Legislative Council: Wednesday, July 03, 2019


Community Health Services

The Hon. J.S.L. DAWKINS (14:49): I seek leave to make a brief explanation before asking a question of the Minister for Health and Wellbeing regarding community health services.

Leave granted.

The Hon. J.S.L. DAWKINS: In my work as the Premier's Advocate for Suicide Prevention, as well as my many years of involvement in community networks before holding that position, I have seen the difference that support in the community can make to patients and their families. Will the minister update the council on the reform of health services to deliver more care in the community?

The Hon. S.G. WADE (Minister for Health and Wellbeing) (14:49): I thank the honourable member for his question. Public health systems around Australia have seen steadily rising demand over the past decade, bringing additional challenges to services that are already responding to the increasing proportion of the population aged over 65. In South Australia, these increasing demands are exacerbated by the former Labor government's mismanagement of the health system, particularly their disastrous Transforming Health experiment.

The Marshall Liberal government is determined to improve the delivery of services. This is a large and complex task. We are responding with a range of measures. In strategic terms, we are reforming health governance to drive accountability, engage clinicians and consumers, and return decision-making to a local level. But as the honourable member highlights, community initiatives will be fundamental to rebalancing the health system. Yesterday, I was delighted to announce one such initiative: the rollout of a new mobile radiology service in Adelaide's southern suburbs.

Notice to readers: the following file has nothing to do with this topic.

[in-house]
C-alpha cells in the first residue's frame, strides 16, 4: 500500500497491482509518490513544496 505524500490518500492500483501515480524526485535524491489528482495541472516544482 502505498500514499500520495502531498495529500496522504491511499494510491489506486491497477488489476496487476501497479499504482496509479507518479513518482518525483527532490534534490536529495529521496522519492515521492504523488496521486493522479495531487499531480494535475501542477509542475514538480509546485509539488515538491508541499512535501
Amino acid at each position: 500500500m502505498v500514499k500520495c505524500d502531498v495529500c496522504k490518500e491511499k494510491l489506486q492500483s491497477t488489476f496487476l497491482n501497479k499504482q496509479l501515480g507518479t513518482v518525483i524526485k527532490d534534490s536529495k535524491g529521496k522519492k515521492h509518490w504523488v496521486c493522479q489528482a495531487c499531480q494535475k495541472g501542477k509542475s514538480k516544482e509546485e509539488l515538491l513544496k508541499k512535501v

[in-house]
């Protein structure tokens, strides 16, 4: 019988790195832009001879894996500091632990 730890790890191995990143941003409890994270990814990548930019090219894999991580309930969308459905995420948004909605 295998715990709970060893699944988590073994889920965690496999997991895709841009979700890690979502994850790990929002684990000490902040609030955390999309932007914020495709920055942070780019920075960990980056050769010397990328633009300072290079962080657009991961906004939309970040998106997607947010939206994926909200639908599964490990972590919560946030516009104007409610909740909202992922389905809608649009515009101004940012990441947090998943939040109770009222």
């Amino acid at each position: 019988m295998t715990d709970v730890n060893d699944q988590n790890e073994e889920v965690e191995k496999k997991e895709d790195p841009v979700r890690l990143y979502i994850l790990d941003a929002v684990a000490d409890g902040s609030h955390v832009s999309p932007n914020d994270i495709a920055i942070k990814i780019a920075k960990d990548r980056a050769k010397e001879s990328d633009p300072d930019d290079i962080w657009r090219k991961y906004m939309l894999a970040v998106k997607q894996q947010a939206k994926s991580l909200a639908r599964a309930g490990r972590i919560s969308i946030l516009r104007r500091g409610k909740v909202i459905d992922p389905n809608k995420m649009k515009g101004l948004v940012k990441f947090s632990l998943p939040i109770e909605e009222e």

This trial program will mean that residents of nursing homes will be able to receive X-rays in their nursing home rather than needing to be transported to their nearest hospital. This is clearly beneficial to elderly patients who will not need to be transported to hospital and who will receive this service with no out-of-pocket charges. It will also help ease the pressure on the hospitals themselves. Although the initiative is a trial, it is estimated that, if fully rolled out, it could potentially reduce the number of ED presentations from nursing homes by more than 1,700 per year.

To put this in raw dollar terms, although the patient won't have any out-of-pocket costs, the costs of delivering the mobile X-ray service will be approximately $100 per image. On the other hand, if a resident of a nursing home is directed to the hospital for the X-ray, then the cost, including ambulance transfers, would be around $1,800. Mobile imaging avoids this cost but also eases pressure on the broader system. Ambulances are freed up from these transfers and become available for other work.

During the trial period, the mobile X-ray service will be based at the Repat site and provide around seven appointments daily from Monday through to Friday. The service will focus on residents who are clinically stable and, although they require an X-ray, do not require an urgent ambulance transfer to an emergency department. The types of general X-rays that can be performed by the mobile service include chest and thoracic, abdominal, spine, hips and pelvis, upper and lower limbs, and facial bones.

The images and reports produced through this service will be available to clinicians through the same process as if they were done at a hospital site, ensuring appropriate care is maintained. The service will be staffed by a South Australian Medical Imaging (SAMI) radiographer and a SAMI nurse, ensuring quality clinical services on the ground. I look forward to seeing the outcomes of this trial. Our commitment is to develop quality of care to residents in the southern suburbs, including those who are residing in nursing homes.